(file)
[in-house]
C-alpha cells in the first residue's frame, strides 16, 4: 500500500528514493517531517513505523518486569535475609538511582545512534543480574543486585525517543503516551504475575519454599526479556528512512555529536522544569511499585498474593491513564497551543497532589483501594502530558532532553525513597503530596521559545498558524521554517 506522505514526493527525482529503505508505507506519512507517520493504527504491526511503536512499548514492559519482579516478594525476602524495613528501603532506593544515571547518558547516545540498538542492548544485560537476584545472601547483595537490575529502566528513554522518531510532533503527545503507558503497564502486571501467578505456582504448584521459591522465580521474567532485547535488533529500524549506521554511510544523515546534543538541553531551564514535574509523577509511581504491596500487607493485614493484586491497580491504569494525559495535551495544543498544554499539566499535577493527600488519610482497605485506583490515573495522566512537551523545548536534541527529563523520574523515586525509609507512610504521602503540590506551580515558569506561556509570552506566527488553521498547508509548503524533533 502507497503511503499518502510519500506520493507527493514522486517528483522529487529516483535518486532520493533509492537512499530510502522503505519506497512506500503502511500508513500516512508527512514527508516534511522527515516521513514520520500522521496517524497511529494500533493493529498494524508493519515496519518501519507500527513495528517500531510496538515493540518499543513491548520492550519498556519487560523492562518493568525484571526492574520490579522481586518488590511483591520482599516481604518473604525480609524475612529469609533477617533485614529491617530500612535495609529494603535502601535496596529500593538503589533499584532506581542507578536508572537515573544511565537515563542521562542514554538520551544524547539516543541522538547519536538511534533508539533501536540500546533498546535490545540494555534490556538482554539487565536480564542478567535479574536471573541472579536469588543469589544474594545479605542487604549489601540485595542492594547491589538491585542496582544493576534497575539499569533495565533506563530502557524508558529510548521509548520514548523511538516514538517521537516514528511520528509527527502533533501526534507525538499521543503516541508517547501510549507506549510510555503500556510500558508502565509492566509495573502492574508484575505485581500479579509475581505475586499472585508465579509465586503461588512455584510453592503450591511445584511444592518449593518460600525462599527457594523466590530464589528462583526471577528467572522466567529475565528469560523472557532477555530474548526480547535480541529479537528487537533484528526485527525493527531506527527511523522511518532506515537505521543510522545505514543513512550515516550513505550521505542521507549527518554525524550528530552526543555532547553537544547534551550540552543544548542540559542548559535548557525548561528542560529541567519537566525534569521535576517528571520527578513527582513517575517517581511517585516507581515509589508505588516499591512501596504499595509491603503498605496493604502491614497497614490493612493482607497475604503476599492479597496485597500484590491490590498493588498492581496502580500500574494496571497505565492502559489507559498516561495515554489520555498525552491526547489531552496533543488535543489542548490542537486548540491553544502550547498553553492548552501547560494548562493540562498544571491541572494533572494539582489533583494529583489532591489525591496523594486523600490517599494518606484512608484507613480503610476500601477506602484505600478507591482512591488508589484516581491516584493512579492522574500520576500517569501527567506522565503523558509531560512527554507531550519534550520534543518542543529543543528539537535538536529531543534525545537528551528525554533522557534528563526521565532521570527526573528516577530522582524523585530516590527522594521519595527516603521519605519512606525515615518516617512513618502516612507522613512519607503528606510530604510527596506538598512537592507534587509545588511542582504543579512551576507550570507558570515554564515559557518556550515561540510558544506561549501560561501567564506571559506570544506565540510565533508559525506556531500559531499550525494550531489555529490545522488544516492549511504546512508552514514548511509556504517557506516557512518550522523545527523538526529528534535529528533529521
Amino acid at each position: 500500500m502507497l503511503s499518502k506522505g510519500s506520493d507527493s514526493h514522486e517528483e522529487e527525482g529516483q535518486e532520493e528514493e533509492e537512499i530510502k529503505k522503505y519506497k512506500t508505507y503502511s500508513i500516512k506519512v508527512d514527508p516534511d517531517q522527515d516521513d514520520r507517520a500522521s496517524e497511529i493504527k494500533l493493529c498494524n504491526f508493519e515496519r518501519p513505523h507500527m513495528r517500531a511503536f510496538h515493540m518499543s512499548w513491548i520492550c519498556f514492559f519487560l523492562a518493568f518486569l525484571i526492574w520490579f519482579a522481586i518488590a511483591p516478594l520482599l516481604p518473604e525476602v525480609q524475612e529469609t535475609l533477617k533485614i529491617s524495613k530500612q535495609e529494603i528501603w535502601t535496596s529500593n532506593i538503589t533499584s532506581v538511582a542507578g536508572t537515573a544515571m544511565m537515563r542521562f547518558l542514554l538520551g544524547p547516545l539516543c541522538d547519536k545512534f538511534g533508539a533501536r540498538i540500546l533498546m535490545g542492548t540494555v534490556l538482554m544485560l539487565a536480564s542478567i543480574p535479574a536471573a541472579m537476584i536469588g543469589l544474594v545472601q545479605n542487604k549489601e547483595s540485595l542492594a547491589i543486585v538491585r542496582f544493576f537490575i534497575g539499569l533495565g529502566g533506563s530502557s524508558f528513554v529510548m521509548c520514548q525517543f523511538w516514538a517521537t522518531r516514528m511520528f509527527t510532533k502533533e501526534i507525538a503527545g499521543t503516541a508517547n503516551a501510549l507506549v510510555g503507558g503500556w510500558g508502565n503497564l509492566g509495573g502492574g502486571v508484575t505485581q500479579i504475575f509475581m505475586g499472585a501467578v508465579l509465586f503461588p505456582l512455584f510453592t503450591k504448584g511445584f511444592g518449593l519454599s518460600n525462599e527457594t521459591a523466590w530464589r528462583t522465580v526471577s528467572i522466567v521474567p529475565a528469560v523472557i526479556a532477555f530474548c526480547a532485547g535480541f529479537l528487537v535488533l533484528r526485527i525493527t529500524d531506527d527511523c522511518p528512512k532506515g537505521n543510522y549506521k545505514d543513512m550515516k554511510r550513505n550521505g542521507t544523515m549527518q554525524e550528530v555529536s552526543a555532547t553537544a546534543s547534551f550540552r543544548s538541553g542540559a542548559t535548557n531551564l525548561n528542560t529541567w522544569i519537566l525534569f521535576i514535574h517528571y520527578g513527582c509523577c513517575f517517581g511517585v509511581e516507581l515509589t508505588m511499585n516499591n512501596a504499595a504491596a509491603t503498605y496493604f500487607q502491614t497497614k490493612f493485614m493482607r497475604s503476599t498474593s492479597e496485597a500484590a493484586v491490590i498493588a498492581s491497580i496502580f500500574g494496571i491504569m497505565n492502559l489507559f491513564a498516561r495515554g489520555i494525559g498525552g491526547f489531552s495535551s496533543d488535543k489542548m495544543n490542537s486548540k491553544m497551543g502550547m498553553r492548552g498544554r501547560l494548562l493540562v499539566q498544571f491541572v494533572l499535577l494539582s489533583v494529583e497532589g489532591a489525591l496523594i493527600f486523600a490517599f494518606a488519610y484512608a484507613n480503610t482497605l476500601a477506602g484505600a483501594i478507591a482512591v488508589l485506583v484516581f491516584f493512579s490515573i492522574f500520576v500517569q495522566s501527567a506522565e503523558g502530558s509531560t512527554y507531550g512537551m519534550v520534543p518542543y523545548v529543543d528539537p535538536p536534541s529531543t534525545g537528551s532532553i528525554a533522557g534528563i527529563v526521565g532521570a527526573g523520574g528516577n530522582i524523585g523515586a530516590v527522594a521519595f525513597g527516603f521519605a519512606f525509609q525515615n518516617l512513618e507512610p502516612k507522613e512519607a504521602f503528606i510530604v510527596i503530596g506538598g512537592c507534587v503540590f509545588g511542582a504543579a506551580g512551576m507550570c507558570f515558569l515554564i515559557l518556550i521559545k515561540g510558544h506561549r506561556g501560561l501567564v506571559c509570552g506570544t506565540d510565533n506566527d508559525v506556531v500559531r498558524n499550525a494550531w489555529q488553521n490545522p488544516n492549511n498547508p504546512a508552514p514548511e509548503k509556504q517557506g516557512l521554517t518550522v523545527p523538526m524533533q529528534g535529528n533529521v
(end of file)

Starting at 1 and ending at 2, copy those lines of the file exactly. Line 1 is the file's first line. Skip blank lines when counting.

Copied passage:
[in-house]
C-alpha cells in the first residue's frame, strides 16, 4: 500500500528514493517531517513505523518486569535475609538511582545512534543480574543486585525517543503516551504475575519454599526479556528512512555529536522544569511499585498474593491513564497551543497532589483501594502530558532532553525513597503530596521559545498558524521554517 506522505514526493527525482529503505508505507506519512507517520493504527504491526511503536512499548514492559519482579516478594525476602524495613528501603532506593544515571547518558547516545540498538542492548544485560537476584545472601547483595537490575529502566528513554522518531510532533503527545503507558503497564502486571501467578505456582504448584521459591522465580521474567532485547535488533529500524549506521554511510544523515546534543538541553531551564514535574509523577509511581504491596500487607493485614493484586491497580491504569494525559495535551495544543498544554499539566499535577493527600488519610482497605485506583490515573495522566512537551523545548536534541527529563523520574523515586525509609507512610504521602503540590506551580515558569506561556509570552506566527488553521498547508509548503524533533 502507497503511503499518502510519500506520493507527493514522486517528483522529487529516483535518486532520493533509492537512499530510502522503505519506497512506500503502511500508513500516512508527512514527508516534511522527515516521513514520520500522521496517524497511529494500533493493529498494524508493519515496519518501519507500527513495528517500531510496538515493540518499543513491548520492550519498556519487560523492562518493568525484571526492574520490579522481586518488590511483591520482599516481604518473604525480609524475612529469609533477617533485614529491617530500612535495609529494603535502601535496596529500593538503589533499584532506581542507578536508572537515573544511565537515563542521562542514554538520551544524547539516543541522538547519536538511534533508539533501536540500546533498546535490545540494555534490556538482554539487565536480564542478567535479574536471573541472579536469588543469589544474594545479605542487604549489601540485595542492594547491589538491585542496582544493576534497575539499569533495565533506563530502557524508558529510548521509548520514548523511538516514538517521537516514528511520528509527527502533533501526534507525538499521543503516541508517547501510549507506549510510555503500556510500558508502565509492566509495573502492574508484575505485581500479579509475581505475586499472585508465579509465586503461588512455584510453592503450591511445584511444592518449593518460600525462599527457594523466590530464589528462583526471577528467572522466567529475565528469560523472557532477555530474548526480547535480541529479537528487537533484528526485527525493527531506527527511523522511518532506515537505521543510522545505514543513512550515516550513505550521505542521507549527518554525524550528530552526543555532547553537544547534551550540552543544548542540559542548559535548557525548561528542560529541567519537566525534569521535576517528571520527578513527582513517575517517581511517585516507581515509589508505588516499591512501596504499595509491603503498605496493604502491614497497614490493612493482607497475604503476599492479597496485597500484590491490590498493588498492581496502580500500574494496571497505565492502559489507559498516561495515554489520555498525552491526547489531552496533543488535543489542548490542537486548540491553544502550547498553553492548552501547560494548562493540562498544571491541572494533572494539582489533583494529583489532591489525591496523594486523600490517599494518606484512608484507613480503610476500601477506602484505600478507591482512591488508589484516581491516584493512579492522574500520576500517569501527567506522565503523558509531560512527554507531550519534550520534543518542543529543543528539537535538536529531543534525545537528551528525554533522557534528563526521565532521570527526573528516577530522582524523585530516590527522594521519595527516603521519605519512606525515615518516617512513618502516612507522613512519607503528606510530604510527596506538598512537592507534587509545588511542582504543579512551576507550570507558570515554564515559557518556550515561540510558544506561549501560561501567564506571559506570544506565540510565533508559525506556531500559531499550525494550531489555529490545522488544516492549511504546512508552514514548511509556504517557506516557512518550522523545527523538526529528534535529528533529521